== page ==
Previewing MGMT’s Guggenheim Performance Visuals

MGMT's lightshow designer, Alejandro Crawford. Photo: Mark Kates

If you’ve seen MGMT play live during the past year, chances are you’ve experienced the work of Alejandro Crawford first-hand. The Brooklyn-based video artist spent the bulk of last year on the road with the band, providing disorienting, ever-evolving video projections that served as visual backdrops for the band’s well-loved psych-pop jams. MGMT’s two forthcoming shows at the Guggenheim Museum  take place next week in conjunction with a retrospective of works (including a giant sculpture mobile hanging from the museum’s ceiling) by the Italian artist Maurizio Cattelan. Crawford has set out to build an “audio-reactive LED wall” that he will control from the stage, in time with the band’s performance. Hive sat down with Alejandro to chat about creating an installation for the Guggenheim, writing your own custom visualization software and hitting the road with an internationally famous band and a suitcase full of Microsoft Kinects.

How did you first start collaborating with MGMT?

I went to the University of Georgia in Athens and one of my closest friends, Hank Sullivant [of Athens-based band the Whigs], grew up in Memphis with Andrew, the singer. So, in undergrad, when MGMT was still sort of an avant-garde karaoke-type keg party thing, they would come to Athens and Ben and Andrew would spend some time down there and I got to know them then.

“While we are all still fetishizing interactivity at this point in time, sometimes it just sucks.”

Eventually, Hank and I both decided to move to New York at the same time and be roommates. Hank was in MGMT at that time, he was originally the lead guitarist and eventually left to do his own project called Kuroma. We moved in with James Richardson, who is the lead guitarist in MGMT now and was originally the drummer, as well as James’ girlfriend and Patrick Wimberly of the band Chairlift. I had just started at the Interactive Telecommunications Program (ITP) at NYU then (full disclosure: the author is also a student in this program). I was doing ITP stuff and one of the classes I took my first semester was Luke DuBois‘ class and that was the first experience I had with live image processing performance. So we would all be hanging out and the guys would look over my shoulder at something I would be working on — at that time it would have been very basic psychedelic-type stuff. Anyway, a year later, after I had gotten a little better, they had started the Congratulations tour and I got an email from James from the road that said, “we were wondering if you would want to come out and do visuals for us”.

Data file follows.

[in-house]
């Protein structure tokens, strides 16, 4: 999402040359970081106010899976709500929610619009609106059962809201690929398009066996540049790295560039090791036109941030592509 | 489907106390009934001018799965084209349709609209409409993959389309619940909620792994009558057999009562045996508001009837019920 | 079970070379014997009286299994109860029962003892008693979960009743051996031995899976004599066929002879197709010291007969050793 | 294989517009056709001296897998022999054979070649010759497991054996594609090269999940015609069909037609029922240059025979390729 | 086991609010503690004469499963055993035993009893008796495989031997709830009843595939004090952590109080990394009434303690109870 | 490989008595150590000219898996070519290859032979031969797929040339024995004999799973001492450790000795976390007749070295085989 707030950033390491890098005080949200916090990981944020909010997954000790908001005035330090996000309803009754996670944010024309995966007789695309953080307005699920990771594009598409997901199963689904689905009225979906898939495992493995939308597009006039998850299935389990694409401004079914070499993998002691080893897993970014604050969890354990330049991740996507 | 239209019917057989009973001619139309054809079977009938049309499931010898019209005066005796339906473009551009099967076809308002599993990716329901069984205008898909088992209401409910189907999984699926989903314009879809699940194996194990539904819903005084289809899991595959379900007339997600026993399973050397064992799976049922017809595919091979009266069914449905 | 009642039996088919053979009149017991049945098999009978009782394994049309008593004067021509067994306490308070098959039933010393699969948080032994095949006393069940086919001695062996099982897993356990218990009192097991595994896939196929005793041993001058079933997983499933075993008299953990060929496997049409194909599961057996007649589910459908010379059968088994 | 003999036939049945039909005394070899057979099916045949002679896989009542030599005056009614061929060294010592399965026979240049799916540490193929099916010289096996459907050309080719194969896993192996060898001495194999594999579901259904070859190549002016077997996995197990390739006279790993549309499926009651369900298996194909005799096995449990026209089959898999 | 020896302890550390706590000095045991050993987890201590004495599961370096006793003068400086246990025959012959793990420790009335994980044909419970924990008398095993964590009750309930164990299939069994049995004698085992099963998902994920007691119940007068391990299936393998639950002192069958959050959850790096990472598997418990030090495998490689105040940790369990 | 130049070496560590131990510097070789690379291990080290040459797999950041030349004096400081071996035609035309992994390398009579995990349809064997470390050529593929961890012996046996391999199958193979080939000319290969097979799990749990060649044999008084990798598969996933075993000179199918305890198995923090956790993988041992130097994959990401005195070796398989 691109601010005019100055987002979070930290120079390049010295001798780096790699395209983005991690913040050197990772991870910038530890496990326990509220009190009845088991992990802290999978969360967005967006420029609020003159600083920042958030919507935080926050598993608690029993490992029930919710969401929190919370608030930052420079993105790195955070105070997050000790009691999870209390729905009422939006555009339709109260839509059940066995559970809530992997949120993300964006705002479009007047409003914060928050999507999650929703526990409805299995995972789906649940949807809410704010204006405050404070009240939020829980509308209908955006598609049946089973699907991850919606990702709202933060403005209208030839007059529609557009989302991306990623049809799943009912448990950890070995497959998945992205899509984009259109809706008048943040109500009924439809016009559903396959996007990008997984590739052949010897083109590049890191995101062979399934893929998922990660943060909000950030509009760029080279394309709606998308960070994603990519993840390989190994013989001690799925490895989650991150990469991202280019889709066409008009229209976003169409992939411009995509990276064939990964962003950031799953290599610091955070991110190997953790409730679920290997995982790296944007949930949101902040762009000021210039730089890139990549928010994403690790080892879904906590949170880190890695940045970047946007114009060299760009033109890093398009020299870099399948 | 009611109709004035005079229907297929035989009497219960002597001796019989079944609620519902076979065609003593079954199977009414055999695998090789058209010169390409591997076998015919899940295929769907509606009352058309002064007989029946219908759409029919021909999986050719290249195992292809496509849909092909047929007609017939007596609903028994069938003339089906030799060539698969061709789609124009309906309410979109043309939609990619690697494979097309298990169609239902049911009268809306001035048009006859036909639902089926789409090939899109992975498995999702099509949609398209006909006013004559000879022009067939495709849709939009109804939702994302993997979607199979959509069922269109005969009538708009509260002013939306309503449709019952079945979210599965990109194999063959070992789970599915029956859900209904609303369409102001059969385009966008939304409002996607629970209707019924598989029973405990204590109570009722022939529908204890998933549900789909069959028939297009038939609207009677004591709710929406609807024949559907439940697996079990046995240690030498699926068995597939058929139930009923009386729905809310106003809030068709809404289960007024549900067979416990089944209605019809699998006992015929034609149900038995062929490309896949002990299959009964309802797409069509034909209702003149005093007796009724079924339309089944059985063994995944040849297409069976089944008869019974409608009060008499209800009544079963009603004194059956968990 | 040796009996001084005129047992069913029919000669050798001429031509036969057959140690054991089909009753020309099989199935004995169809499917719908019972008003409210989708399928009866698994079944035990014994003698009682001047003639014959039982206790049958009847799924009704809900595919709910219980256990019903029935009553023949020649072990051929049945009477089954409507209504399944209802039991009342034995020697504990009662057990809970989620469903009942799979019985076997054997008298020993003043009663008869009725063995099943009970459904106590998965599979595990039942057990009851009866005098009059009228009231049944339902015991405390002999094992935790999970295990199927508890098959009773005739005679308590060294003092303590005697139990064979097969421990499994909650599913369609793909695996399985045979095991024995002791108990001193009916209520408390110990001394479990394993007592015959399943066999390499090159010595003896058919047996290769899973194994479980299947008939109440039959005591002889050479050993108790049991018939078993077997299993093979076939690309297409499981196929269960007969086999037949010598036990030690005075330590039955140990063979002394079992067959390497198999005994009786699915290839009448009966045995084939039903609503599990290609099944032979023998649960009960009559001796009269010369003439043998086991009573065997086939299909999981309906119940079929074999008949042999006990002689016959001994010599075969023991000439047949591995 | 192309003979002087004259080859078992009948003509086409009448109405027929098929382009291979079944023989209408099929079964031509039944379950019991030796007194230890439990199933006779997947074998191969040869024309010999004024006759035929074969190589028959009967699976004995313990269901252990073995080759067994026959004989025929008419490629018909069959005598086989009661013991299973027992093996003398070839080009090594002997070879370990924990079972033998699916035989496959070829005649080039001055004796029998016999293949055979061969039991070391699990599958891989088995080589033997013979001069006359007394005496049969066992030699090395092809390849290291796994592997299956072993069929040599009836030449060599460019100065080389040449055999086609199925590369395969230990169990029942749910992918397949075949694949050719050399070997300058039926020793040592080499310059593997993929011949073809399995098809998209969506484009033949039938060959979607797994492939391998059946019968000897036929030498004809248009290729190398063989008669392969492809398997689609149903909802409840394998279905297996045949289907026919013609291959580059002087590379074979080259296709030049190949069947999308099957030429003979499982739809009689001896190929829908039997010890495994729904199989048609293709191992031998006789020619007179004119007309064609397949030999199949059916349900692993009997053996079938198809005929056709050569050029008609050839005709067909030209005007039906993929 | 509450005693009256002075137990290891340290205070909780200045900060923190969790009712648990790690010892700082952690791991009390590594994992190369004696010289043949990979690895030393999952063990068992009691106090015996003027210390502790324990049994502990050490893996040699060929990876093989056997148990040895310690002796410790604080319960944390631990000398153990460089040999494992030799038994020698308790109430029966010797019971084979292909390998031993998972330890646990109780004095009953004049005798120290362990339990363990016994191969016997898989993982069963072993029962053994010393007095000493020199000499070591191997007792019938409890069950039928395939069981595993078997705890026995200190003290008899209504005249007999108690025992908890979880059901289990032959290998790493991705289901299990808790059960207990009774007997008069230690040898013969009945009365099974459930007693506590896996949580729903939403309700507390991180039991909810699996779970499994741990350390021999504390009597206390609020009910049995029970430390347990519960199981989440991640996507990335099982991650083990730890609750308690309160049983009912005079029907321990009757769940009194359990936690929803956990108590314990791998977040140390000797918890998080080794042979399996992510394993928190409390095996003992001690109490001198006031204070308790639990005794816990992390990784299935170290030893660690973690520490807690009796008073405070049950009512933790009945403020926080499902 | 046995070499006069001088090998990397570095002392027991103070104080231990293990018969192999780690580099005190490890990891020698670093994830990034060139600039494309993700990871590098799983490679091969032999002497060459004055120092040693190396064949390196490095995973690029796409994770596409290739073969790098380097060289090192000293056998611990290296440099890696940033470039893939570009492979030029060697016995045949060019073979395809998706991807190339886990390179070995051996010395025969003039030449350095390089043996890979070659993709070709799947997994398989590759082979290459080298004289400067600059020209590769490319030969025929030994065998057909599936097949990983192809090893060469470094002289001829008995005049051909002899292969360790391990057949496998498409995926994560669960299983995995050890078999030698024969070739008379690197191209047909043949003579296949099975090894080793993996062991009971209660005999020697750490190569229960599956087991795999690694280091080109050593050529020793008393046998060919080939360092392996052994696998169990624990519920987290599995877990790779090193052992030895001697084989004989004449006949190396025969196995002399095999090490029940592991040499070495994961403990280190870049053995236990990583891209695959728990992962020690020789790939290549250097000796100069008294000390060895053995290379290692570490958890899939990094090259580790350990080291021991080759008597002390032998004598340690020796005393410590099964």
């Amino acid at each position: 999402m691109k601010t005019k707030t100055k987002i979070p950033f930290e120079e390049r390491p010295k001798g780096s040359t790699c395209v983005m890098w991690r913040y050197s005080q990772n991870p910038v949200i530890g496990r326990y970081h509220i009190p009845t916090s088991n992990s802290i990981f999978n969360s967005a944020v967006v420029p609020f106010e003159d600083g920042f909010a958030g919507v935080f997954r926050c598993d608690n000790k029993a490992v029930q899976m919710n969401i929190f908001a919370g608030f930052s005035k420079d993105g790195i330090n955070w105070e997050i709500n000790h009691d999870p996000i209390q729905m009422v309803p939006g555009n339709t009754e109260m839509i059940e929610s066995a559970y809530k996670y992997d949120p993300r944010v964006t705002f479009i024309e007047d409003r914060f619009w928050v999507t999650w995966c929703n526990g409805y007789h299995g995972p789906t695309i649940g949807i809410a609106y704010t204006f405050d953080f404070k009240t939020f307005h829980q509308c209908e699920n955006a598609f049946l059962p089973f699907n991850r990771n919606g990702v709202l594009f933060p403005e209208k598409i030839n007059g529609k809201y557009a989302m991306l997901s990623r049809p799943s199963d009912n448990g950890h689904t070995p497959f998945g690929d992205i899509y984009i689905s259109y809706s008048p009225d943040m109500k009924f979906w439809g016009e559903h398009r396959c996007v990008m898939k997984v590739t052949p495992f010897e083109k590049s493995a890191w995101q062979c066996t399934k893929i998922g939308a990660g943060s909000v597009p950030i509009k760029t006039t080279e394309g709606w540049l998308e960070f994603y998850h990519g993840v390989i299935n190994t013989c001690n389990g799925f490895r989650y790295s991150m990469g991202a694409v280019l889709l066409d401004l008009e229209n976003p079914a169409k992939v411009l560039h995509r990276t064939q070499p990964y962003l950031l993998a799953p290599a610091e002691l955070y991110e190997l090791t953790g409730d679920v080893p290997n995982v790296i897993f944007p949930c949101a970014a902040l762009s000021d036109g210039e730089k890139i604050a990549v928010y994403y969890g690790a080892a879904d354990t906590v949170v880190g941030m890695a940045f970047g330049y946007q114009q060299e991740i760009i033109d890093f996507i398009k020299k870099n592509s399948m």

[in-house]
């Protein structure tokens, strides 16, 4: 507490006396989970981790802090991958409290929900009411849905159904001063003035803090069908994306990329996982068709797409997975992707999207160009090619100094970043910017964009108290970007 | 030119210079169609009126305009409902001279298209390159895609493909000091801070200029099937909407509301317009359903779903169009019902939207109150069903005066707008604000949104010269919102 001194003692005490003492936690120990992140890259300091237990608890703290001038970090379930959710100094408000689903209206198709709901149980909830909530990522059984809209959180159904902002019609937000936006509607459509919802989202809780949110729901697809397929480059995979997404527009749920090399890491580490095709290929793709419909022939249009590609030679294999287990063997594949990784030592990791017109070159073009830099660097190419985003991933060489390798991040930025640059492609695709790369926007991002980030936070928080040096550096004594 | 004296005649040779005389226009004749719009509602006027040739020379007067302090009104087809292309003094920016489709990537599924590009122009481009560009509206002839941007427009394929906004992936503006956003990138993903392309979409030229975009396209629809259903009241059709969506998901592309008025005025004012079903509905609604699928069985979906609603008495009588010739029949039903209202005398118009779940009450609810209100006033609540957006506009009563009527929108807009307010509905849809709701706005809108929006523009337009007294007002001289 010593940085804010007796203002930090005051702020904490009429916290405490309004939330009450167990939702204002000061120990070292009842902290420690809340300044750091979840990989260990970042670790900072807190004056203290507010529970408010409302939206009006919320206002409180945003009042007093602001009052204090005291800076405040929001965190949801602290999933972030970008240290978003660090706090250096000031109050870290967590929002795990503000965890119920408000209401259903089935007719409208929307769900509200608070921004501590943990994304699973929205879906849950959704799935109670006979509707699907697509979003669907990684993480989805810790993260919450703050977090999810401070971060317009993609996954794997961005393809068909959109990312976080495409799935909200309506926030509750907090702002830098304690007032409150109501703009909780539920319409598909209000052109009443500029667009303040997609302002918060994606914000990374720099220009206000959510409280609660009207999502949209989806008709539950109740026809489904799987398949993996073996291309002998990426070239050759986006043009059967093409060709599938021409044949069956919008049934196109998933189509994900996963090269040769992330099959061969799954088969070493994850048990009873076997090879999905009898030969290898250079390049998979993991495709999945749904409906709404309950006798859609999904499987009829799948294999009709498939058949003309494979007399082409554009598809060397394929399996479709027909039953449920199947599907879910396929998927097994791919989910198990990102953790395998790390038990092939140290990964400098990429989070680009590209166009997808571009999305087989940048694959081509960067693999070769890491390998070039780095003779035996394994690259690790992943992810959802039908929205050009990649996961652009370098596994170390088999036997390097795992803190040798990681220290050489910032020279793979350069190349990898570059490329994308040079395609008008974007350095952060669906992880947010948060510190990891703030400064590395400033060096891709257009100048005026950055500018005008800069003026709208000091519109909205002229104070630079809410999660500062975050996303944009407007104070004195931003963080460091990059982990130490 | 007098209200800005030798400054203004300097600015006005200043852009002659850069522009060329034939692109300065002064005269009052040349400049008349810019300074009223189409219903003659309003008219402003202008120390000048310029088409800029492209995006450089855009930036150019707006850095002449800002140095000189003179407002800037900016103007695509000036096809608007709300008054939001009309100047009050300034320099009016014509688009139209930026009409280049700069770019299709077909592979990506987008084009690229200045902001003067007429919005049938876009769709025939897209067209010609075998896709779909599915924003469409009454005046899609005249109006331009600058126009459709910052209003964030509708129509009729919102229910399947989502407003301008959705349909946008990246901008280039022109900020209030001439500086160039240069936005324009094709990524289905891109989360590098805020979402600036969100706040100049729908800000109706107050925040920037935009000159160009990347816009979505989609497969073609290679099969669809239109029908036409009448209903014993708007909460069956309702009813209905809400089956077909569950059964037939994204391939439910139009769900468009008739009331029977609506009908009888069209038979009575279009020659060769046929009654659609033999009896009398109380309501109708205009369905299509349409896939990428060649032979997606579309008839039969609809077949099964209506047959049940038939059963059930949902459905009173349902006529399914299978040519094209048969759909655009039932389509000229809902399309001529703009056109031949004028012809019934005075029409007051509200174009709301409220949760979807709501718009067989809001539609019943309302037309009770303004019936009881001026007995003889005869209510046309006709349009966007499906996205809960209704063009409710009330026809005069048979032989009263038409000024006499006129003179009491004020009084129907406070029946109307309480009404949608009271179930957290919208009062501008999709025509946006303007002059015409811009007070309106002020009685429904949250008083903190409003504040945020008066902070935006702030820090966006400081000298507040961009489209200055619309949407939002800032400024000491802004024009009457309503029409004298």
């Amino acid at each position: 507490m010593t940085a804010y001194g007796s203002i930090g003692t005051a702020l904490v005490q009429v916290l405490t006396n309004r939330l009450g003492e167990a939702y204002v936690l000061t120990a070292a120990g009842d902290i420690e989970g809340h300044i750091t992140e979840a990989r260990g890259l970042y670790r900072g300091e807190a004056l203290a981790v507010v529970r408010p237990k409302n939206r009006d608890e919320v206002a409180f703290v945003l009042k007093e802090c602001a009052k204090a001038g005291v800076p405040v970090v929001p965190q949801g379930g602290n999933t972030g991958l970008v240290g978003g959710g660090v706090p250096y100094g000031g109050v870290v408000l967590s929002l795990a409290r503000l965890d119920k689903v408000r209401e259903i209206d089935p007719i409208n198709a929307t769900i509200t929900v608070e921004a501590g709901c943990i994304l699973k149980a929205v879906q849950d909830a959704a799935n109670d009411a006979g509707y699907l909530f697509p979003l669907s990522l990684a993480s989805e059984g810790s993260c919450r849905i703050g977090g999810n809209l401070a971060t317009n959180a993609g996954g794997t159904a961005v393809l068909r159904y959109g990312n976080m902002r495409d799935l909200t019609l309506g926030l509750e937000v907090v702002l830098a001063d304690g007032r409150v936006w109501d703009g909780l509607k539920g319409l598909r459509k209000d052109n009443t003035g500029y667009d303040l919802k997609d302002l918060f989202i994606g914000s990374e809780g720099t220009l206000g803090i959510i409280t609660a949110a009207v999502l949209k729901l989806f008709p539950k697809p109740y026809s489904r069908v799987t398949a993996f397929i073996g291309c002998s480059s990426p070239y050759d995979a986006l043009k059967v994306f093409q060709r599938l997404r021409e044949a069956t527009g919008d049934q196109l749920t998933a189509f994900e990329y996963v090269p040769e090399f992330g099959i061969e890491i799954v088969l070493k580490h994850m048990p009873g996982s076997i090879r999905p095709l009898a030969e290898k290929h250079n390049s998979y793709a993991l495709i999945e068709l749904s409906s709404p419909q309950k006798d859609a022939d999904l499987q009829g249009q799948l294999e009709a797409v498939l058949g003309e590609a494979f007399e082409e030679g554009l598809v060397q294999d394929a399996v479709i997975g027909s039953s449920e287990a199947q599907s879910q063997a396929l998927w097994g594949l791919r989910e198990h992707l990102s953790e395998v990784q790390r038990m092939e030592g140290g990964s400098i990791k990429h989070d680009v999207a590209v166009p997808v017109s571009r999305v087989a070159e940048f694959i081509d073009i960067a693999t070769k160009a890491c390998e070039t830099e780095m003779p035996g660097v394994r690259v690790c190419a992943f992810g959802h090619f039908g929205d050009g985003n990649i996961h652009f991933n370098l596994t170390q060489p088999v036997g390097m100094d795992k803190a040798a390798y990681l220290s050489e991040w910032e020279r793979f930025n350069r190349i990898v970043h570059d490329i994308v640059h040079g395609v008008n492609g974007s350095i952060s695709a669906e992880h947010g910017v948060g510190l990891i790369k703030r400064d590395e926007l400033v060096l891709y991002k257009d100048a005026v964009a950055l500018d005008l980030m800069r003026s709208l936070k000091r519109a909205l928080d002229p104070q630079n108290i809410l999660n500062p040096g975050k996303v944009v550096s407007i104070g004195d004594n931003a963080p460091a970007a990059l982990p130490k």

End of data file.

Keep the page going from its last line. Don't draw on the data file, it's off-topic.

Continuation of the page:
The Microsoft Kinect, which was originally designed as an accessory for the Xbox 360, has become a key part of the band’s live performance setup. How did you get the idea to use Microsoft Kinects as live video controllers?

I started touring with the band in September of last year and then through December, that whole European tour and some American shows as well, I used this basic video DJ software that my friend Alfredo Lapuz Jr. and I had written. And then after Christmas, I got my first Microsoft Kinect and started playing with that. Ben in MGMT also does a lot of coding — he’s a really smart coder — so we would always talk about all these computery-type things and at some point it obviously came up that it would be rad if we used a Kinect.

And none of the other band members thought that idea was crazy?

That’s the thing. They’ve always kind of given me conceptual carte blanche and have been really cool about trusting my ideas. I wrote this software that displays color stripes of different thicknesses based on the distance you are from the Kinect, so the guys, as they move around the stage, are entering and exiting different “color zones.” It makes it seem like they’re almost painting and pushing the pixels and the colors around the stage. And I’m on the side of the stage, playing psychedelic TV producer, going like, “camera 1, camera 3, camera 2″ and at the same time I can make the video feedback on itself and turn into crazy shapes and it’s all running through oscillators at the same time. So yeah, we just kind of went with that and to date, we’ve done maybe one or two shows in the States where we actually got to use the Kinect stuff, which is one of the funny things about it — for whatever reason, we’ve only been outside of the country doing that show, which is a shame.

Photo: Mark Kates

Given that the band’s Kinect setup is controlled by custom software, was it the sort of thing where you were constantly tweaking, based on what was happening nightly at the shows?